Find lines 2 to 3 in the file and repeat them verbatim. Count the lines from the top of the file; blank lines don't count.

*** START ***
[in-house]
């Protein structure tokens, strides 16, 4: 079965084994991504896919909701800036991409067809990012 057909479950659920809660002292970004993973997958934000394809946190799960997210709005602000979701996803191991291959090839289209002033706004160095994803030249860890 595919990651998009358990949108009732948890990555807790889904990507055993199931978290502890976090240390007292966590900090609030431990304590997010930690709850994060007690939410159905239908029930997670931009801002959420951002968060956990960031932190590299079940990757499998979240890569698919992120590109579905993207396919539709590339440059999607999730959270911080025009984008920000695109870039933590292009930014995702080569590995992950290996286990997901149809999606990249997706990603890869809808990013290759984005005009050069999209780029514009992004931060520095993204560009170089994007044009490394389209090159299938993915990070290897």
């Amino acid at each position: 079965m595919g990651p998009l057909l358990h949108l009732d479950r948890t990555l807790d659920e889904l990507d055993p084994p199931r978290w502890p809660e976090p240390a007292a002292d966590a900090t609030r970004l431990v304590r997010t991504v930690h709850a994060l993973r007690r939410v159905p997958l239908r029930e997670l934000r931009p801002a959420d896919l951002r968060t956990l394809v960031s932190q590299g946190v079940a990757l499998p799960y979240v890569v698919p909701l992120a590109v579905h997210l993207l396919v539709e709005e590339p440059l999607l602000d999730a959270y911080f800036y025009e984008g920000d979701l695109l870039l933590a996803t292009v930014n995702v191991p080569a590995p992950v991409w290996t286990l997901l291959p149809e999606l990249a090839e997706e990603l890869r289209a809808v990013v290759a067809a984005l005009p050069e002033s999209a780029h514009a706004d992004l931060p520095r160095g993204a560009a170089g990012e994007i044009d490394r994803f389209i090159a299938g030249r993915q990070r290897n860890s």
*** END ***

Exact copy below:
């Protein structure tokens, strides 16, 4: 079965084994991504896919909701800036991409067809990012 057909479950659920809660002292970004993973997958934000394809946190799960997210709005602000979701996803191991291959090839289209002033706004160095994803030249860890 595919990651998009358990949108009732948890990555807790889904990507055993199931978290502890976090240390007292966590900090609030431990304590997010930690709850994060007690939410159905239908029930997670931009801002959420951002968060956990960031932190590299079940990757499998979240890569698919992120590109579905993207396919539709590339440059999607999730959270911080025009984008920000695109870039933590292009930014995702080569590995992950290996286990997901149809999606990249997706990603890869809808990013290759984005005009050069999209780029514009992004931060520095993204560009170089994007044009490394389209090159299938993915990070290897």
């Amino acid at each position: 079965m595919g990651p998009l057909l358990h949108l009732d479950r948890t990555l807790d659920e889904l990507d055993p084994p199931r978290w502890p809660e976090p240390a007292a002292d966590a900090t609030r970004l431990v304590r997010t991504v930690h709850a994060l993973r007690r939410v159905p997958l239908r029930e997670l934000r931009p801002a959420d896919l951002r968060t956990l394809v960031s932190q590299g946190v079940a990757l499998p799960y979240v890569v698919p909701l992120a590109v579905h997210l993207l396919v539709e709005e590339p440059l999607l602000d999730a959270y911080f800036y025009e984008g920000d979701l695109l870039l933590a996803t292009v930014n995702v191991p080569a590995p992950v991409w290996t286990l997901l291959p149809e999606l990249a090839e997706e990603l890869r289209a809808v990013v290759a067809a984005l005009p050069e002033s999209a780029h514009a706004d992004l931060p520095r160095g993204a560009a170089g990012e994007i044009d490394r994803f389209i090159a299938g030249r993915q990070r290897n860890s």